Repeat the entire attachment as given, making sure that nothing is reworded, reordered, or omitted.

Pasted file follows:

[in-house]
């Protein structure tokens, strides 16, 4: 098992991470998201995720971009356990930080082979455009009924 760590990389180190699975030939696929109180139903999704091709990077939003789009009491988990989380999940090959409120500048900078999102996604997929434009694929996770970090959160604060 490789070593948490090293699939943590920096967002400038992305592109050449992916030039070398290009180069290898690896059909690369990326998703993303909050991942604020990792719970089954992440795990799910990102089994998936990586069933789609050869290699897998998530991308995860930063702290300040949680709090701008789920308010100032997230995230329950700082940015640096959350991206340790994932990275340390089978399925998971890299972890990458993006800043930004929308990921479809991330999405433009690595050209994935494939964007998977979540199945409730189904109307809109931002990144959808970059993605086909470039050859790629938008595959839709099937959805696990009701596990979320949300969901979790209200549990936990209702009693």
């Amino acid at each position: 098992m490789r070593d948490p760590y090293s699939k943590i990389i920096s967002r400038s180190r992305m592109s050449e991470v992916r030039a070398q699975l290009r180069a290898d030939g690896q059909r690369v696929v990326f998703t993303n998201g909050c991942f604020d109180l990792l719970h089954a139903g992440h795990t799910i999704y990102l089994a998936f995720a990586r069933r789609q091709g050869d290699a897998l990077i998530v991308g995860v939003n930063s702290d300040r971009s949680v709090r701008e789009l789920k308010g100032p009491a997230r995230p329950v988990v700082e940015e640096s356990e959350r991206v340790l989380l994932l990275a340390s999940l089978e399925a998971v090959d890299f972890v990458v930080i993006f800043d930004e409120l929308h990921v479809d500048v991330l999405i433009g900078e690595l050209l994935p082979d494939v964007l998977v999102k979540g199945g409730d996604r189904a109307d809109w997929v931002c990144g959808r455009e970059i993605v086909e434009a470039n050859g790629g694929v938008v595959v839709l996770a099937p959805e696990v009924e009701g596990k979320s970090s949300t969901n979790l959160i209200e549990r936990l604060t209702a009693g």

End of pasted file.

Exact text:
[in-house]
């Protein structure tokens, strides 16, 4: 098992991470998201995720971009356990930080082979455009009924 760590990389180190699975030939696929109180139903999704091709990077939003789009009491988990989380999940090959409120500048900078999102996604997929434009694929996770970090959160604060 490789070593948490090293699939943590920096967002400038992305592109050449992916030039070398290009180069290898690896059909690369990326998703993303909050991942604020990792719970089954992440795990799910990102089994998936990586069933789609050869290699897998998530991308995860930063702290300040949680709090701008789920308010100032997230995230329950700082940015640096959350991206340790994932990275340390089978399925998971890299972890990458993006800043930004929308990921479809991330999405433009690595050209994935494939964007998977979540199945409730189904109307809109931002990144959808970059993605086909470039050859790629938008595959839709099937959805696990009701596990979320949300969901979790209200549990936990209702009693």
């Amino acid at each position: 098992m490789r070593d948490p760590y090293s699939k943590i990389i920096s967002r400038s180190r992305m592109s050449e991470v992916r030039a070398q699975l290009r180069a290898d030939g690896q059909r690369v696929v990326f998703t993303n998201g909050c991942f604020d109180l990792l719970h089954a139903g992440h795990t799910i999704y990102l089994a998936f995720a990586r069933r789609q091709g050869d290699a897998l990077i998530v991308g995860v939003n930063s702290d300040r971009s949680v709090r701008e789009l789920k308010g100032p009491a997230r995230p329950v988990v700082e940015e640096s356990e959350r991206v340790l989380l994932l990275a340390s999940l089978e399925a998971v090959d890299f972890v990458v930080i993006f800043d930004e409120l929308h990921v479809d500048v991330l999405i433009g900078e690595l050209l994935p082979d494939v964007l998977v999102k979540g199945g409730d996604r189904a109307d809109w997929v931002c990144g959808r455009e970059i993605v086909e434009a470039n050859g790629g694929v938008v595959v839709l996770a099937p959805e696990v009924e009701g596990k979320s970090s949300t969901n979790l959160i209200e549990r936990l604060t209702a009693g």